“When nothing else from the past subsists, after people are dead, after the destruction of things, smell and taste alone remain, like souls bearing resiliently, on tiny and almost impalpable drops of their essence, the vast edifice of memory.”
I spent my childhood summers washing the glass splinters off bottles, getting blisters on my thumb from “ringing” cans into those plastic six-pack holders, gluing new twelve-pack carriers and stapling cases shut.
These poignant words appear at the beginning of In Search of Lost Time, the eternal if not interminable biographical novel by Marcel Proust. Here the narrator remarks how scents have such a strong power, unique amongst the senses, to transport you to a time in your past, often formerly forgotten episodes in childhood.
For Proust, that scent proved to be the sweet-tart smell of cake soaked in tea. For me, it’s the smell of molded cardboard soaked in stale beer.
For going on four generations, my family, the Schuhmachers, had been carving their sustenance out of the arid lands of Texas as wholesale beer distributors. Some of my earliest memories are of playing hide-and-seek amongst the stacks of beer in my father’s warehouse in Houston. In a bustling commercial beer operation, tall pallets of beer are constantly in motion, so the child must be alert, lest he get run over by a forklift. But other than those trifling dangers, which necessarily heightened the excitement of the game, the beer stacks proved even better than a hedge maze for hours of entertainment for my sisters and me.
As in every beer warehouse, then and now, accidents happen. A forklift holding a pallet with 65 cases of longneck bottles of beer on it will hook a turn too fast, and the stack of beer necessarily falls to the ground, based on the inverse square and Newton’s theory of gravity, smashing about half the bottles. The result is a messy mountain of wet cardboard, glass and beer. This mountain is pushed by a forklift into a section of the warehouse called the “breaker pile.”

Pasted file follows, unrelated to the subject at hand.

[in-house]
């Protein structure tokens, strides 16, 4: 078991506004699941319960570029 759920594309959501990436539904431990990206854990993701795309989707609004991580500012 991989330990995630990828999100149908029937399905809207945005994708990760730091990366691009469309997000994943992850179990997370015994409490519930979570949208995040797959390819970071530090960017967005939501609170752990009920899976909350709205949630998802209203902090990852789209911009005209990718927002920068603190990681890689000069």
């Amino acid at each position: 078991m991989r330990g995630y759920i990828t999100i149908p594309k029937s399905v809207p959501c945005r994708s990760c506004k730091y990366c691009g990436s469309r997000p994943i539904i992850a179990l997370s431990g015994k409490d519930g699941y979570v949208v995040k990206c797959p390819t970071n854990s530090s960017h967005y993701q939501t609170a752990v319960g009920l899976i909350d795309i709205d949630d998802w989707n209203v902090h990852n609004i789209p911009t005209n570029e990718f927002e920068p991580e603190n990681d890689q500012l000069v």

The pile varies in size and age at any given time, depending on how fast the workers are able to repack the salvageable bottles and cans from those that are broken or leaking. The good cans and bottles are cleaned and repacked into cartons, while the rest is documented and destroyed (to regain the lost excise tax). It’s a tedious and time-consuming job, as you’re dealing with a lot of broken glass, old beer, soggy cardboard and those annoying tiny gnats that inevitably appear where there is spilt beer. But it’s an important job: no beer must be wasted, not one single bottle.
The breaker pile is where the wise beer distributor owner first puts his children to work. He does this for two good reasons: first, the breaker pile is the worst job in the warehouse and, as the children of distributors are perceived—usually correctly—as rich brats by the other employees, throwing them to the breaker pile forces the children to earn their salt early on. Second, children are good at working the breaker pile for some reason: maybe it’s their small hands, maybe it’s the fact they are fearless amongst shards of glass, maybe it’s their ability to make a game out of anything. But mostly I suspect it’s because children are dumb and don’t know any better.
So I spent my childhood summers washing the glass splinters off bottles, getting blisters on my thumb from “ringing” cans into those plastic six-pack holders, gluing new twelve-pack carriers and stapling cases shut. The smell of a ripe breaker pile is a combination of seaweed on the beach, boiling coffee and wet puppy. It’s not as disagreeable as you would think, but a very sweetly musty smell. Not too far, actually, from Proust’s cake dipped into tea, if the cake was actually a day-old Ahi tuna.
Today, I work as a beer industry trade journalist. My father sold his distributorship many years ago, orphaning me from the world of beer distribution forever. But my work takes me into many beer warehouses across the country, and each time I draw near to a breaker pile, it takes me back to my childhood. It’s the most powerful link I have to a time of innocence and wonder.